TU Delft gets lab for developing quantum computing

TU Delft gets lab for developing quantum computing

Delft University of Technology is now home to the Advanced Computing Lab, an initiative to advance the development of advanced quantum computing technologies.

In the Advanced Computing Lab, scientists from around the world will collaborate with Fujitsu researchers. At TU Delft, work on new technologies, including quantum computers, has been going on for years. Potential applications of computers in various sectors are currently being researched. “TU Delft is the ideal place for industry and science to collaborate on advancing this key technology,” Rector Magnificus and Chairman of the Executive Board Tim van der Hagen said about the new lab.

For Fujitsu, getting involved in the lab at TU Delft is interesting because of the presence of the quantum technology research institute QuTech. This institute is a collaboration between TU Delft and the Netherlands Organization for Applied Scientific Research. The involvement of this organization will ensure that the knowledge gained in the quantum lab will also be applicable to companies and governments.

Purpose of the lab

The first goal of the lab is to accelerate research in diamond-spin quantum computing. QuTech researchers have previously developed this technology using a logical qubit on a 29-qubit quantum processor. The spin qubits can operate at relatively high temperatures. Using this technique, the researchers aim to ultimately create a blueprint for modular quantum computers that can scale to more than 1,000 qubits. This would theoretically allow a quantum computer to perform highly complex computation tasks quickly.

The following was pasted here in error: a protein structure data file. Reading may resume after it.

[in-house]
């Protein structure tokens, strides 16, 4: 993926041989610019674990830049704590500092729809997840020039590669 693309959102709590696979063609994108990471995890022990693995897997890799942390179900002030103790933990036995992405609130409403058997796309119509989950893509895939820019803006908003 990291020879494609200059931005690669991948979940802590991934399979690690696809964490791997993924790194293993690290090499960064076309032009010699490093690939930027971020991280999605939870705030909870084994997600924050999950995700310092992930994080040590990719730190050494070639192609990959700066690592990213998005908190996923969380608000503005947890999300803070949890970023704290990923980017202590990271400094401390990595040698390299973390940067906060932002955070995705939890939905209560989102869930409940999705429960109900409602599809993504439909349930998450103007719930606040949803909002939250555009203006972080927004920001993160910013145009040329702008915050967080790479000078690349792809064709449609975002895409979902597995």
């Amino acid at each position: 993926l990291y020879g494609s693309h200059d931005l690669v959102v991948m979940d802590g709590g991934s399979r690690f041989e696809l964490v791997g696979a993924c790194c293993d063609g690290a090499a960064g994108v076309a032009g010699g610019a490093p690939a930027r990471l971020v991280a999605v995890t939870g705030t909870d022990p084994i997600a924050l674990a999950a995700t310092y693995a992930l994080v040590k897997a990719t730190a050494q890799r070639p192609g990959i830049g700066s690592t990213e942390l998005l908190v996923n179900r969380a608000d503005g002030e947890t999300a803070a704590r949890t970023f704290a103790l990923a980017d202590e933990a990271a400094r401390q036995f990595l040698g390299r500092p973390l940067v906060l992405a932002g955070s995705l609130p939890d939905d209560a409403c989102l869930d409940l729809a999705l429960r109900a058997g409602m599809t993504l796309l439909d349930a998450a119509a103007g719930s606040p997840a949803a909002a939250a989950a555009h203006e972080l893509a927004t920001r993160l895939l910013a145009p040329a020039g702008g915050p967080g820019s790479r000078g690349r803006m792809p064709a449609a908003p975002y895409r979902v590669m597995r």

In addition to this specific goal, the parties involved also aim to advance the development of quantum applications for the real world. Indeed, quantum computing is a promising technology that can contribute to societal issues, such as finding new medications and solutions to climate change. However, this potential has yet to be fully exploited.

The Advanced Computing Lab will exist alongside TU Delft’s high-performance computing (HPC) environment DelftBlue. Van der Hagen indicates that the researchers may use the HPC environment in combination with quantum computing.

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